Although this recipe calls for blue plums, like the quetsches that appear in eastern France in late summer, it works well with any plum variety. Simply taste the plums before beginning and adjust the amount of sugar you use according to their tartness or sweetness. All of the ingredients should be at room temperature before you begin.
You will need an 8-9 inch (20-22 cm) tart pan – if you’d like to make a larger tart, double the recipe. As for which type of tart pan to choose, it’s best to avoid the two-piece French tart pan that allows you to remove the outer ring after baking, exposing the golden crust. As pretty as that may be, such pans present a risk of leakage with juicy fruits like plums. I would recommended using a normal tart pan with straight sides. If you don’t have one, any one-piece pie pan will do.
As temperatures can vary widely according to the oven, you will need to take a look inside while baking this tart for the first time. If it is baking too quickly (the crust turns brown before the fruit starts to soften), turn down the heat. If it is baking too slowly (nothing much has happened after 15 minutes), turn up the heat.
For the crust (pâte sablée):
1/4 lb. (110 g) unsalted butter
1 egg yolk
1 tbsp. white sugar
1 cup (130 g) plus 2 tbsp. flour
For the filling:
1-1/4 lb. (600 g) blue plums
3-4 tbsp. cassonade or demerara sugar (see note below)
1 tsp. additional butter
In a medium-size bowl, cut the butter into small pieces. Using two knives, cut in the egg yolk, then the sugar, then the flour. This is easily done. Simply hold the knives parallel to each other and cut in opposite directions.
When the butter is well coated with flour, go in with your hands for the final blending. Mix until the dough is no longer sticky and holds together in a ball. You may need to add a bit more flour. Form the ball and let the dough rest for a minute or two. Then pat the dough into your pie pan, taking care to ensure there are no cracks. Place in the fridge to cool for at least 10 minutes.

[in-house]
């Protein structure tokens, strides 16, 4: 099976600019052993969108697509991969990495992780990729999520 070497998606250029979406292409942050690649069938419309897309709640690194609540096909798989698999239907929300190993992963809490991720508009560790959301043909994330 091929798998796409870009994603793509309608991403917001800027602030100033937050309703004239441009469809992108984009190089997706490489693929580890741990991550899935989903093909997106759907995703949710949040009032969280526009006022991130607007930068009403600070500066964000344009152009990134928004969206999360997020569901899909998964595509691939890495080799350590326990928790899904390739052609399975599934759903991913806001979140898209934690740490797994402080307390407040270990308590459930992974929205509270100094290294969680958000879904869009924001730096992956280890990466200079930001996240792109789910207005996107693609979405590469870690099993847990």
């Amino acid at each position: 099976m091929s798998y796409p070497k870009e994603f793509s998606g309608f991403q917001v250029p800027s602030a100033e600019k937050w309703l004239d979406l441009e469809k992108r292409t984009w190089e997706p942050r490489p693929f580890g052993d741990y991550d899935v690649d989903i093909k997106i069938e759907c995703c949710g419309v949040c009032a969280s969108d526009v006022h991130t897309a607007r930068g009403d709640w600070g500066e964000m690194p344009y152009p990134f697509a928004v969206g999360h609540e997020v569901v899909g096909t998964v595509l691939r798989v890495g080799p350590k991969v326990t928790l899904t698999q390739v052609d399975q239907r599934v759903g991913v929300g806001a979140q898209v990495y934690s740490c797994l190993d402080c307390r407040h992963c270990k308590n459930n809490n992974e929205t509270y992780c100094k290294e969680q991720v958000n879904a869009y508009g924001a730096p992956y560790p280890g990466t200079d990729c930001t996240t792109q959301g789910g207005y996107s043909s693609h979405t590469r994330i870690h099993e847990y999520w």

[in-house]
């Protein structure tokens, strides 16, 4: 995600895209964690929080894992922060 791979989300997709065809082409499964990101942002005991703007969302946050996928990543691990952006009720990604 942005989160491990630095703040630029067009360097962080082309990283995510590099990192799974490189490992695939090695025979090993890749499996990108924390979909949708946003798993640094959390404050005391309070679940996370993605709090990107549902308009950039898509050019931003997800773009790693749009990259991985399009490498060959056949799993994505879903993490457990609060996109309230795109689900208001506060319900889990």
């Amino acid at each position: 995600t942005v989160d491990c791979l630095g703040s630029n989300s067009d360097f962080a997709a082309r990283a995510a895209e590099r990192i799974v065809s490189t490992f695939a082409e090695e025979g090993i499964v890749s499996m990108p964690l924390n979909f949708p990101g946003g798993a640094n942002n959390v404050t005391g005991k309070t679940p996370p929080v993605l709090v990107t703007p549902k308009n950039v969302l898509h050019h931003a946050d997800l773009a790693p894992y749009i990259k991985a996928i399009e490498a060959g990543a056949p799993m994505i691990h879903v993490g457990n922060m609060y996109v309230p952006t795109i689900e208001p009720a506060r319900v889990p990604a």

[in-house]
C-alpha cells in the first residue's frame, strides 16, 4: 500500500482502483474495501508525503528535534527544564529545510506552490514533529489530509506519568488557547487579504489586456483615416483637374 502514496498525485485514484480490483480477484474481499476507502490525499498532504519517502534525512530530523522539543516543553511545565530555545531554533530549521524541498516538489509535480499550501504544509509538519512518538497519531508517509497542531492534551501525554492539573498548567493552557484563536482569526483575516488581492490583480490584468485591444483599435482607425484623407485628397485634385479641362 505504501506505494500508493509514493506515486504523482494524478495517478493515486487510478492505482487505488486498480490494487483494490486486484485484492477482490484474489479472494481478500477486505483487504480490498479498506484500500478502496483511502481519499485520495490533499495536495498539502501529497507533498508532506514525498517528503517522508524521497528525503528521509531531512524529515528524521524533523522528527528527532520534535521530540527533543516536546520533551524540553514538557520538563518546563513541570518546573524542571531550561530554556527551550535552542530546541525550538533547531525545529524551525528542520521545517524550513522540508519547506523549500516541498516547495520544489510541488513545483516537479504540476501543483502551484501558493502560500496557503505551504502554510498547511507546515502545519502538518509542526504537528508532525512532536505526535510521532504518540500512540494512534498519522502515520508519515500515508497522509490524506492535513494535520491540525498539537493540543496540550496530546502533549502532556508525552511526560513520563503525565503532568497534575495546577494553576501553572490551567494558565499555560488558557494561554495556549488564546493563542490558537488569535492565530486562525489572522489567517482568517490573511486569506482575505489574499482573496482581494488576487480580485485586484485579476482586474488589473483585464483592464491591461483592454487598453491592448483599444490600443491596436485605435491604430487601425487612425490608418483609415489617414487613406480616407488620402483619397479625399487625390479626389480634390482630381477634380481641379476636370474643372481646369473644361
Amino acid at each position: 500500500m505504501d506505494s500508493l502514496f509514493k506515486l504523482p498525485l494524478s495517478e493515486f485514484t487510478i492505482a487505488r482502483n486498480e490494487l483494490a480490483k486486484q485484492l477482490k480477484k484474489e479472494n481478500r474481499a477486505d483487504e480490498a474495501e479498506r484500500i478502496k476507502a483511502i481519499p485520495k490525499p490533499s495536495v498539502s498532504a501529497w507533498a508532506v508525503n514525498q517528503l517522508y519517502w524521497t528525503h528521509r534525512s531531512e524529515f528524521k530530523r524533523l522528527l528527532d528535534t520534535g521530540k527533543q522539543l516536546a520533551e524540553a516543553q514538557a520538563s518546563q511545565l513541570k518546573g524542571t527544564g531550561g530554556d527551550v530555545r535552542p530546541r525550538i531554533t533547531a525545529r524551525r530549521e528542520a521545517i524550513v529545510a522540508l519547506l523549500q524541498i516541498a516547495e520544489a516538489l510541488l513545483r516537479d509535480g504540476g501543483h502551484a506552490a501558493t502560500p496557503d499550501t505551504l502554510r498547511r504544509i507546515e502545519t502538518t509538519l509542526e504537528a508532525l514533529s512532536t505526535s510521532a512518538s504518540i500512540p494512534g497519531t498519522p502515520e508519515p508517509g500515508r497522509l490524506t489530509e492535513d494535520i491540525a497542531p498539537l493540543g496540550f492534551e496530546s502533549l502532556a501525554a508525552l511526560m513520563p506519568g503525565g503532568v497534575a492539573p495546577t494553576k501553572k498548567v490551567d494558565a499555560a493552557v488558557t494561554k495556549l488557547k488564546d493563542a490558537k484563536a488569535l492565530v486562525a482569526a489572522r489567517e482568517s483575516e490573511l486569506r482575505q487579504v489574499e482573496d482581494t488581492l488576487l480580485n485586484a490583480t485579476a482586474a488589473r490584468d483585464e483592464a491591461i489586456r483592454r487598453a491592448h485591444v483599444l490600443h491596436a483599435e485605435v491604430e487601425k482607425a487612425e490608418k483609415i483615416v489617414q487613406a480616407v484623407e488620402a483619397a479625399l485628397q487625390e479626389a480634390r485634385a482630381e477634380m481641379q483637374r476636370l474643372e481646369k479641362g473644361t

While the crust is cooling, rinse the plums, cut them in half and remove the pits. Arrange them in the cooled pie shell in concentric circles, beginning with the outer ring and working inward. If you tilt the plums a little, you can make the circles go prettily in opposite directions, as shown in the photo. Sprinkle the plums with the cassonade, using less sugar for sweet plums, more if they are tart. Dot with butter.
Preheat your oven to gas mark 5 (375 F, 190 C). Bake for 30-40 minutes. The tart is done when the edges of the plums have begun to brown and the juice is bubbling. Serves 4-6.
Cassonade and demerara are two varieties of raw (unrefined) sugar. More flavorful than refined sugar, they are the best choice for sugaring a pie or tart. They are not equivalent to American-style brown sugar, which contains molasses. If neither cassonade nor demerara is available, use refined white sugar.